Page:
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2 NCAA coaches ejected this season. Are college conferences getting a backbone?

Commentary by Mark Schultz

For the second time in the 2021 college football season, a Division I-FBS coach has been ejected for two unsportsmanlike conduct fouls.

This past Saturday, Mountain West Conference referee Christian Watson sent Colorado State head coach Steve Addazio to the showers before halftime.

While the announcers expressed shock at the ejection, a little research would have told them this is the second FBS head coach to get the gate in 2021.

For two generations, college and NFL officials have been taught to kill coaches with kindness. In the last 10 years, that approach has been less effective as coaches, for whatever reason, do not respond to an official’s kindness, and plow ahead and cuss out an official or stomp onto the field to visually show the official up.

In 2016, the NCAA changed the rules that called for a head coach to be automatically ejected if they are flagged for two unsportsmanlike conduct fouls in a single game.

According to Quirky Research, this is only the third college football coach to be ejected ever – the first being Bethune-Cookman’s head coach in 2012, in a single, flagrant unsportsmanlike foul. Bethune-Cookman is part of the FCS (formerly Division I-AA).

Even though the two strikes and you’re out rule has been on the books for six years, no college head coach at any level has been ejected (although many have deserved it) until this year.

Now, comes an interesting question that I’ve been pondering. These 2021 ejections happened in the Mid-American Conference and the Mountain West Conference – two FBS conferences to be sure, but, let’s say they are not conferences that feature appointment-TV games for a majority of the football viewing public.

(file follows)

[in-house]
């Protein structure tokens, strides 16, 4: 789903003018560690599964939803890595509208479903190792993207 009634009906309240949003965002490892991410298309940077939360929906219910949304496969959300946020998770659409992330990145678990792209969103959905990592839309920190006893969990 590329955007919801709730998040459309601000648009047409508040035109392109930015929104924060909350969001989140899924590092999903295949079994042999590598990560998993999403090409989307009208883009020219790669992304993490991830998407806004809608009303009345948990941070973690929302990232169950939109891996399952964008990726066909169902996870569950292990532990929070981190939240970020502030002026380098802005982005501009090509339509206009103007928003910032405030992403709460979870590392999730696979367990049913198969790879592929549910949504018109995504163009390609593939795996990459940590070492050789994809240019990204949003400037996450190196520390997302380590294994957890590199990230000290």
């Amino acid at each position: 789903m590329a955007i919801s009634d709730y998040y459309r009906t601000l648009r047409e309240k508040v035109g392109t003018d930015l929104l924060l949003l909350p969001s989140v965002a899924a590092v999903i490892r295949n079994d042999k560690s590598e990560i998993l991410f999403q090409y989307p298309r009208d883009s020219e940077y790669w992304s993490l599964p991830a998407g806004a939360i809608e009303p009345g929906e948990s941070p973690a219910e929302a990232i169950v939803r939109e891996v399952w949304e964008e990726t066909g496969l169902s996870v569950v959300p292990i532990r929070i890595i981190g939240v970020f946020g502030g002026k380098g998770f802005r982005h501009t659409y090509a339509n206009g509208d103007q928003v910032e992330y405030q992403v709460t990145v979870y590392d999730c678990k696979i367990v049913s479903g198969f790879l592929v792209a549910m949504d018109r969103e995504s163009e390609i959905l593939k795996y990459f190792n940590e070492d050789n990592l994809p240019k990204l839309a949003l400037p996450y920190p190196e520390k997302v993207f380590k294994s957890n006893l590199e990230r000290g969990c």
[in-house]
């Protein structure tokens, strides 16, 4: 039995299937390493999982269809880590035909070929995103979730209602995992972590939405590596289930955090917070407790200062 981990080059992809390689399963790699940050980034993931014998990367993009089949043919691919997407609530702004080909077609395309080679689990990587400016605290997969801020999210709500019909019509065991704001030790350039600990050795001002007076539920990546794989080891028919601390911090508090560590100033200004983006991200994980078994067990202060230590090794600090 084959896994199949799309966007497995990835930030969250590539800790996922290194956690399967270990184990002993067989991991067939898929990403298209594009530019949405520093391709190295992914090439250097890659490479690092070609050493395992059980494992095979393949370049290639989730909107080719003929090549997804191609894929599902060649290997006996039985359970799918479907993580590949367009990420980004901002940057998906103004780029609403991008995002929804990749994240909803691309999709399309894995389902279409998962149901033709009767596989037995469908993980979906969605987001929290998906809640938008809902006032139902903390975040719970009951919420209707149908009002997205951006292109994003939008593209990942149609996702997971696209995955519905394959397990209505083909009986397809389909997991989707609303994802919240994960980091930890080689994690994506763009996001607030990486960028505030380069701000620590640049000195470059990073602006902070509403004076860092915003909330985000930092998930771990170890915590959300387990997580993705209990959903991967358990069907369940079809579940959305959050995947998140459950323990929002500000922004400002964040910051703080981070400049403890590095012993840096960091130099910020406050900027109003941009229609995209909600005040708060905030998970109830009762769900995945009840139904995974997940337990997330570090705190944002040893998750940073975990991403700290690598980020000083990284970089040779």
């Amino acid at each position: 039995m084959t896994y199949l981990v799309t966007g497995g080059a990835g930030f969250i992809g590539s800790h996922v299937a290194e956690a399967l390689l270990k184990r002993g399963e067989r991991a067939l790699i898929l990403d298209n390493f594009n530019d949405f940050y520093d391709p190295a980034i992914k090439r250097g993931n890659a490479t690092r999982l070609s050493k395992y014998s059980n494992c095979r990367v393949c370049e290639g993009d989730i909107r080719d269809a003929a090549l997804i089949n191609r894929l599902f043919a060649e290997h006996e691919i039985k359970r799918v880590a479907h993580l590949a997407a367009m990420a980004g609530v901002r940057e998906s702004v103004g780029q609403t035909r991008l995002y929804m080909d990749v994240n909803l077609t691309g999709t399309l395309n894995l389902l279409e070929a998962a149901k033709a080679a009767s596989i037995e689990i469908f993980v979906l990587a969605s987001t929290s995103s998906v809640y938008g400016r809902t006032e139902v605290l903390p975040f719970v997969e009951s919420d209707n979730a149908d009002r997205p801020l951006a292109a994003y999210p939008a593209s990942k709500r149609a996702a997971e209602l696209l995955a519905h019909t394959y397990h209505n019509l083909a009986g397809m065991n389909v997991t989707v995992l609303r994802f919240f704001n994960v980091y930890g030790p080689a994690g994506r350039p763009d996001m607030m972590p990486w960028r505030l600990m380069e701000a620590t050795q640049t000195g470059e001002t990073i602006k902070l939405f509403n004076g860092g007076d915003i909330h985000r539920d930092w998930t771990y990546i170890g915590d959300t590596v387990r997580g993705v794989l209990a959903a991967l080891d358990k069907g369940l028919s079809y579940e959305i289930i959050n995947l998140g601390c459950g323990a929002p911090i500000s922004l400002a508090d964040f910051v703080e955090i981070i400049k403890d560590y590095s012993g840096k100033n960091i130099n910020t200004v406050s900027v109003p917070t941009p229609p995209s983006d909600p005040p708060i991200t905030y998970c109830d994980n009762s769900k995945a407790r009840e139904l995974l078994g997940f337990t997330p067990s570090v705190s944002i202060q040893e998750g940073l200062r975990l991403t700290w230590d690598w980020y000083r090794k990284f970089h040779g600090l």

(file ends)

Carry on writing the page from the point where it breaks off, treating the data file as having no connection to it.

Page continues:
While I applaud both the MAC and MWC crews for ejecting a head coach (and, apparently the college conferences backing them up), we will truly have arrived at a new era when a Power 5 conference head coach is ejected with 90,000 fans in attendance and millions watching on TV. And, that ejection is then backed up by the conference commissioner.

Now, do I think referees should go into a game with an itchy trigger finger looking to eject coaches? Heck, no. Any official worth their salt would say that no one wants to see him flag a coach, let alone eject him. But, any official worth their salt would, and should, not be afraid to drop a second, disqualifying flag, on a coach who crosses the line and verbally abuses them or goes into physical histrionics to physically or mentally intimidate an official.

Let’s hope the tide keeps turning and coaches who deliberately (and believe me, it’s deliberate) cross the lines of sportsmanship are called to account by the officials.

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Mark Schultz
Mark Schultz is a high school football official, freelance writer and journalist. He first became interested in officiating when he was six years old, was watching a NFL game with his father and asked the fateful question, "Dad, what are those guys in the striped shirts doing?"

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